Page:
Track & Trace computers to Indonesia with blockchain – The computers are on their way

Rationale: Xurux is involved in social issues and wants to contribute to a better world. Xurux is curious and learns by experimenting. By combining our own projects with societal challenges, we learn.

Five months ago we started the project “Computers to Indonesia”. The goal is to establish irrevocable facts about the delivery of development aid at its destination. At first glance, something like that seems very simple: pack the computers, sent them, wait for them to arrive. You are thinking: what could go wrong? Well, a lot apparently. Because not everywhere in the world logistics/mail works as well as in the Netherlands. If we send something here, it will most likely arrive in good terms, often the next day as the webshops now prove on a daily basis.

At the start of this project, I had doubts about its usefulness. In all my naivety, I was under the impression that we would receive a message after one month that the computers had arrived. This turned out quite a bit different. Currently, about 5 months after the shipment, the only message we received is that the container has arrived on the island. Followed by more radio silence. Our development aid has still not arrived, and no one knows exactly where it is and who had possession of the pallet last.

Time for action. In the following weeks, I will be going to Bali to look for the computers. The last clue of where they can be is a couple of shipping numbers and a contact person on the island.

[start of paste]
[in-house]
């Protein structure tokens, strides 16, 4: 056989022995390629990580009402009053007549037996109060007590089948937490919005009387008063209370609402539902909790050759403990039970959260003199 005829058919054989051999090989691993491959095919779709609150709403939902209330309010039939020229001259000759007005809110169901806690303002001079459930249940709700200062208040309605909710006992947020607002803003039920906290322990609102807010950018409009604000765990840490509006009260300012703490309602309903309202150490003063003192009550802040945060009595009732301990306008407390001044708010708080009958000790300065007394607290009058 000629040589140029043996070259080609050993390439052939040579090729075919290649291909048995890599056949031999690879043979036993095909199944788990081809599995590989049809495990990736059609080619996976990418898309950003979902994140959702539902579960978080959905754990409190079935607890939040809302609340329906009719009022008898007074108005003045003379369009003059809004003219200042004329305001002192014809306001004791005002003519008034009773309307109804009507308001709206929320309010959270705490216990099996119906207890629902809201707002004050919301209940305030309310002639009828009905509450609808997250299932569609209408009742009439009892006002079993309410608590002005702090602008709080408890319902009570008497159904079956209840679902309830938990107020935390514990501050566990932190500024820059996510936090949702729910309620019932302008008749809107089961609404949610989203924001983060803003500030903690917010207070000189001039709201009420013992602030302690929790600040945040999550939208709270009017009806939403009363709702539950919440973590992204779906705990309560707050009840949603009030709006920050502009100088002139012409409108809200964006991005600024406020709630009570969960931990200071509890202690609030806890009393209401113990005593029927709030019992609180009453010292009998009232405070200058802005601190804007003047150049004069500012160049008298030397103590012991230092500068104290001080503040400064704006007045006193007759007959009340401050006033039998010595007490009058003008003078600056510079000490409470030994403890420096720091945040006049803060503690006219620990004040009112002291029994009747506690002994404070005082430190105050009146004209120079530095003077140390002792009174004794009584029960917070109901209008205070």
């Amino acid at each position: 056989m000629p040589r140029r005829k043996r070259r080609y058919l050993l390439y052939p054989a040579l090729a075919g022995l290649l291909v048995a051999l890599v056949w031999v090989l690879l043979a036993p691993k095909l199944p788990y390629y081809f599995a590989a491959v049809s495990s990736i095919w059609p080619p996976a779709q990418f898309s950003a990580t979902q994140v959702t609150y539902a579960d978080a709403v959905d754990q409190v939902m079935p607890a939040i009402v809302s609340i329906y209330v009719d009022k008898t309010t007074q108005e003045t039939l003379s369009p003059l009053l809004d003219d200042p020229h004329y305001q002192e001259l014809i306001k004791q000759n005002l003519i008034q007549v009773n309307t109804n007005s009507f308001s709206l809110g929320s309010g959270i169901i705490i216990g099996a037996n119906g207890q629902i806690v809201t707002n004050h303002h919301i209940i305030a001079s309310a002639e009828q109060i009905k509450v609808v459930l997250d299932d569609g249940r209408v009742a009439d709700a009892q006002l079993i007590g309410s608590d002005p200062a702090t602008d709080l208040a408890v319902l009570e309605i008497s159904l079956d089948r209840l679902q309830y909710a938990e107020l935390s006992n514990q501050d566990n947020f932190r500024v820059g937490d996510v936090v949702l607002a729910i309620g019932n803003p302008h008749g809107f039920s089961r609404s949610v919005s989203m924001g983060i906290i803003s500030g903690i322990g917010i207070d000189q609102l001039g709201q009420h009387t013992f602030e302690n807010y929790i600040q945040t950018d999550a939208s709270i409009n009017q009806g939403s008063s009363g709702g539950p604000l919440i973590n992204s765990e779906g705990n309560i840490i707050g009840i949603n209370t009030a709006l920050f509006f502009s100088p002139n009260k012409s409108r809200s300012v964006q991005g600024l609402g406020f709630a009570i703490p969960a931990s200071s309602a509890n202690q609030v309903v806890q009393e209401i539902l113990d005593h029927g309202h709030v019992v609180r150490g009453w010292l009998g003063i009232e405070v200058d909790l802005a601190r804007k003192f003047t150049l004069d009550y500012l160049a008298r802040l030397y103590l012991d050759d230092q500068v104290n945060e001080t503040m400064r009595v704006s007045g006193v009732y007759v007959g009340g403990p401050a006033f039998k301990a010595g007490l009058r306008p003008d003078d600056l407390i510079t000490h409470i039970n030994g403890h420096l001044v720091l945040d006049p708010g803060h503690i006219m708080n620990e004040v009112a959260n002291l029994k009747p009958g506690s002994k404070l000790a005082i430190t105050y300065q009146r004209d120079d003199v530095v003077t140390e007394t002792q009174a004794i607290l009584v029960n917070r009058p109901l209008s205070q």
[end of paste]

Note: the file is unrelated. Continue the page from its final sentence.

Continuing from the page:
The failure of this shipment shows the importance of blockchain within development aid. How many packages are lost annually that we do not know of? In this project already 1 out of the 1 shipments. Because we cannot make adequate agreements and arrangements throughout the entire chain, we do not see who had possession of the shipment last. Blockchain wont stop you from losing a package, but it does provide insight into who had possession of the package last. When you make adequate agreements within a logistics chain and all use the same publicly available technology (Recheck in our case), we can track shipments more accurately. We could record checkpoints of where the shipment is and who owns it. So we would have a better clue of where to begin looking for the computers. Blockchain makes it possible for the entire chain to collaborate on the same platform, so that everyone always has access to the same information.

But for now, lets go to Indonesia. To be continued…